I am grateful to Poetry Ireland Review for including a review of Rapture in the latest issue of their literary pamphlet Trumpet.
The text concerning Rapture, which Grace Wilentz reviews alongside chapbooks by Ellen Cranitch, Julie Morrisey, Pardraig Regan, Victor Tapner, and Michael Naghten Shanks, is featured below. The Winter 2017/18 issue of Trumpet is available here.
Rapture, by Roisin Kelly, the first pamphlet in Southword’s New Irish Voices series, is as concerned with the transcendent pleasure of love as the pamphlet’s title would lead you to believe. Unafraid of sentiment, these twenty poems meditate on lost love, longing, and the tendency of intimacy to arrive as an utter surprise, and dissolve just as swiftly.
In ‘A Massage Room in West Cork’, Kelly draws her reader into an expertly rendered scene, as surprising as it is beautiful:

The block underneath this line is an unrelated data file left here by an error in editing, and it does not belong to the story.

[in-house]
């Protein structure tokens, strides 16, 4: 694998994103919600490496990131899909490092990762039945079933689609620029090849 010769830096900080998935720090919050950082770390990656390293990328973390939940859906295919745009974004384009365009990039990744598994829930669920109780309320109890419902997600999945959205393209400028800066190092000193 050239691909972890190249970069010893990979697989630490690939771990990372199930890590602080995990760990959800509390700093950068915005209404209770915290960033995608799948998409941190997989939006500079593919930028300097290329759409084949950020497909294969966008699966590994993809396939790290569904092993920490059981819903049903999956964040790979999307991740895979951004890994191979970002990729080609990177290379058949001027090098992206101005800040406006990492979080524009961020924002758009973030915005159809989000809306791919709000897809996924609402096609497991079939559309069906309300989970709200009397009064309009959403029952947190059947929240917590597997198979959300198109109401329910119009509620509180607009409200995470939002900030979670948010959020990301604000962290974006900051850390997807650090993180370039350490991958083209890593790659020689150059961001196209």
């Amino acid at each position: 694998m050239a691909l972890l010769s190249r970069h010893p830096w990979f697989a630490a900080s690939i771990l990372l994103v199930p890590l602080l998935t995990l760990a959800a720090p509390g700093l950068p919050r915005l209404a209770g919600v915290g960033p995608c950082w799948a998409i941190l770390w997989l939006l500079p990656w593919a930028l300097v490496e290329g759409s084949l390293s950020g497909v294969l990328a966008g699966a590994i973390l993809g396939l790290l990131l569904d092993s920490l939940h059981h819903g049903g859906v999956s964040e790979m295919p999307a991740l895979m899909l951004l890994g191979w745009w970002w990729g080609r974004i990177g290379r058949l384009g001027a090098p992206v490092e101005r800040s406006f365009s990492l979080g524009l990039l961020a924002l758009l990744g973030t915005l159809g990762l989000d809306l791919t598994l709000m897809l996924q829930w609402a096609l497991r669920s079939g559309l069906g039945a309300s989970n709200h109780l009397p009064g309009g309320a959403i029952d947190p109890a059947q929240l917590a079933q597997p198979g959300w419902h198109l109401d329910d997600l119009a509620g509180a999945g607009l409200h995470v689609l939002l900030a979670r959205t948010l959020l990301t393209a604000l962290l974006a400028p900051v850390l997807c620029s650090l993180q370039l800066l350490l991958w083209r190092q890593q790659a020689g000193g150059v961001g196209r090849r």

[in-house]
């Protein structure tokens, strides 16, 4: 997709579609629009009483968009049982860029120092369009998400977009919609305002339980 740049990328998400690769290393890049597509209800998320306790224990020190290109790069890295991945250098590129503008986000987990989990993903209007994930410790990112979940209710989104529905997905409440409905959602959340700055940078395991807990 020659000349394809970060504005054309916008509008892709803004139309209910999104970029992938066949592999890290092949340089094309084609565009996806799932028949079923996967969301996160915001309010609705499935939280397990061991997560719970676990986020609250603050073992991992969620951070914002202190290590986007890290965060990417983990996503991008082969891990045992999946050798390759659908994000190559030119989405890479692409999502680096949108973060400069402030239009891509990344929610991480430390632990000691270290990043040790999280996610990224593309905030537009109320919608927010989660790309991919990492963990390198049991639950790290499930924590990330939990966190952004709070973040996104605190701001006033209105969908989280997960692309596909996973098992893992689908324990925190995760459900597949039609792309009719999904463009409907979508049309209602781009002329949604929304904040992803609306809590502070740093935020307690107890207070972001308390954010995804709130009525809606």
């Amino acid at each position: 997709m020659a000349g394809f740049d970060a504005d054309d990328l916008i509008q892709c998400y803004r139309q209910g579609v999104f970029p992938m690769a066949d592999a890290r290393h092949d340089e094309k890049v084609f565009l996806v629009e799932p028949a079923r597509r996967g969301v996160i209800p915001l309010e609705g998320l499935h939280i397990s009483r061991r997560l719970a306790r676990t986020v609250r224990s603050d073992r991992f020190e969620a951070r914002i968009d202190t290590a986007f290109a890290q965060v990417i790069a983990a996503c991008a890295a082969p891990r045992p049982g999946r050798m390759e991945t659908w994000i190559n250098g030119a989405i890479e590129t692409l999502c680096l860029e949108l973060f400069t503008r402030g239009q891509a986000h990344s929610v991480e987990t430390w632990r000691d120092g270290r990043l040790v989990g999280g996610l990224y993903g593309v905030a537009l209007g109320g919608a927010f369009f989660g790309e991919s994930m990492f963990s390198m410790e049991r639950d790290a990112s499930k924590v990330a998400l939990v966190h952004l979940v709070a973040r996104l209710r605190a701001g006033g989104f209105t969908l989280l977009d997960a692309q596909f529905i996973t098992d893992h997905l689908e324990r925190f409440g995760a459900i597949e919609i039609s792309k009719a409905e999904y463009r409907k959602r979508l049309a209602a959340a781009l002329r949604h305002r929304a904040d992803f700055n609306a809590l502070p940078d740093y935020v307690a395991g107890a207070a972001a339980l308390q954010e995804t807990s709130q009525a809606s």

and all night we keep on the orange
crystal lamp to soften four panes
of glass-hard darkness at the window.
Kelly is a master of endings, saving the ‘poetic crossing’ until the last possible moment. The closing of ‘Leave’ opens unpredictably into a wider, more mysterious world through the soft, hushed music of Kelly’s lines:
For now, the runway stretches into darkness.
In the cellars, barrelled apples sleep
and dream their short lives in reverse.